"All things are relative, but its is a big beetle (it even shares some parts not just engine location), compared to a 928, 944 or 924 the 911 does not handle at all well. Once you have crossed the line they will kill you just like a beetle, only problem being they will probbly do it faster. Put the same wheels on the back of a bettle and it will probbly also 'handle' possibly better than a 911 as the engine is shorter.

Jump into a 911 and drive it like the SAAB and you will die, a 911 is not in the slightest bit forgiving, even the 427 AC cobra is better (and they are pretty bloody awfull, the 289 is the one to have)"

Knurled
Knurled GRM+ Memberand Dork
3/9/12 8:34 p.m.
David S. Wallens wrote: If the Porsche 911's handling is so flawed, why has it won so many races?

Well, when you start out with a design like that and turn a comprehensive engineering program on it with two goals (1. Retain aircooled, rear engine design. 2. WIN) then you get interesting results.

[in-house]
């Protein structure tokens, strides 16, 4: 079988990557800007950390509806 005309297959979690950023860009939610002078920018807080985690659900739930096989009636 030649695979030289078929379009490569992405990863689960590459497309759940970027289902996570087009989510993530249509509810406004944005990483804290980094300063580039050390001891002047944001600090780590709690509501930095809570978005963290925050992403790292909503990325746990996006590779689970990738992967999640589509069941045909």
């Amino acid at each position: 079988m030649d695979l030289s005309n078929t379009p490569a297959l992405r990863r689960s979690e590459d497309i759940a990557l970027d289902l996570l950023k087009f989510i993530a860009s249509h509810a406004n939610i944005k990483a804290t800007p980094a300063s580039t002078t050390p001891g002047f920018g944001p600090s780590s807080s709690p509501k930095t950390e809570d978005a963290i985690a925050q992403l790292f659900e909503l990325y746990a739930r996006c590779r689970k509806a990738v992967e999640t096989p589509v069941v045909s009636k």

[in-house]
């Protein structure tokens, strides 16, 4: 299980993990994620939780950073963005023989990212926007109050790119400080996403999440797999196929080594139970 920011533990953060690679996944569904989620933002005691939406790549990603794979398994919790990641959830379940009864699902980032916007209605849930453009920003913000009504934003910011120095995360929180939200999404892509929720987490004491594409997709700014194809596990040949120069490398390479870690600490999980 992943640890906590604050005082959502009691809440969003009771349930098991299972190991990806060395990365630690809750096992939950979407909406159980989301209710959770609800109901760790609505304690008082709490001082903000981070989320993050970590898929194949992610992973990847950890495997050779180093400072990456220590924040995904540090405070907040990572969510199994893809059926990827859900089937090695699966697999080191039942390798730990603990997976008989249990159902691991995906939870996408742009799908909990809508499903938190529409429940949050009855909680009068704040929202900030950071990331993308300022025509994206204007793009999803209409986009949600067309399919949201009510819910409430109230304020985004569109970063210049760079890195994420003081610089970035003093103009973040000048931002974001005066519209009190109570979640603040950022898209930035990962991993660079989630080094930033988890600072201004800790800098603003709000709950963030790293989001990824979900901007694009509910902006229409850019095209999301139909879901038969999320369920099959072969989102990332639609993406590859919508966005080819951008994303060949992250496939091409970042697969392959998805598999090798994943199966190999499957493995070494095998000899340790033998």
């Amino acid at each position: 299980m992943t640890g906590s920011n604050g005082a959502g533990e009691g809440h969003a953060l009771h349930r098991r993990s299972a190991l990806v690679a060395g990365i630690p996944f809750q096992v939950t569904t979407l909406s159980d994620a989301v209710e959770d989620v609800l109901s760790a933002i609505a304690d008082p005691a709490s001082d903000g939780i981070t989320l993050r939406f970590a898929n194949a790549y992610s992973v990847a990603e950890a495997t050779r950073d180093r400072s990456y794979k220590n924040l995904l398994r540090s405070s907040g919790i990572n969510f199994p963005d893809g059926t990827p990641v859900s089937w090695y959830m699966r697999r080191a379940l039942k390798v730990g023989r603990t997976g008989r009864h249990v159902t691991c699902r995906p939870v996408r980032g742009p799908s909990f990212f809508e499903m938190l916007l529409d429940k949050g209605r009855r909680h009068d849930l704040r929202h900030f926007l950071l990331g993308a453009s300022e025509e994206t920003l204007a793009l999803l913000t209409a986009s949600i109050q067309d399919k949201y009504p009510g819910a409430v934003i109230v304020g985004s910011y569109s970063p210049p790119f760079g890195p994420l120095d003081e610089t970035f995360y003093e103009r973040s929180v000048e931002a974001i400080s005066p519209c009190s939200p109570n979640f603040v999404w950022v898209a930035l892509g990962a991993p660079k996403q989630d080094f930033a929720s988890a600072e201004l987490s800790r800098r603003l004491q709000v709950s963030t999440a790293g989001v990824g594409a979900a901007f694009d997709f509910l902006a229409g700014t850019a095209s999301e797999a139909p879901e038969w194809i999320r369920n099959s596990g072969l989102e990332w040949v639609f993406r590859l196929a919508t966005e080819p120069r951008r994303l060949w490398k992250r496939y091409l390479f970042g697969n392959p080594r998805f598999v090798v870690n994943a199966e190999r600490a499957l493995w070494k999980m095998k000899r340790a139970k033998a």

IMO, the 911s superiority in racing was in spite of, not because of, its peculiarities. They took heavy advantage of the better braking distribution, and the ability to put power down out of a corner, and sort of worked around the other problems.

Knurled
Knurled GRM+ Memberand Dork
3/9/12 8:38 p.m.
mad_machine wrote: I had a 72 911. An E. Except for doing something stupid like lifting or braking while cornering.. I never had an issue with it's handling.

Note that those are bad ideas to do in ANY car, really.

Try those tricks in an early RX-7 with the good spring rates and the 18mm rear sway bar, and you'll also be looking at where you came from before you're done saying "Oh SH..."

At least it was not a widow maker like the pre 69 cars with their shorter wheelbases

And I want one of those, just because of their cussedness

Snrub
Snrub New Reader
3/9/12 9:05 p.m.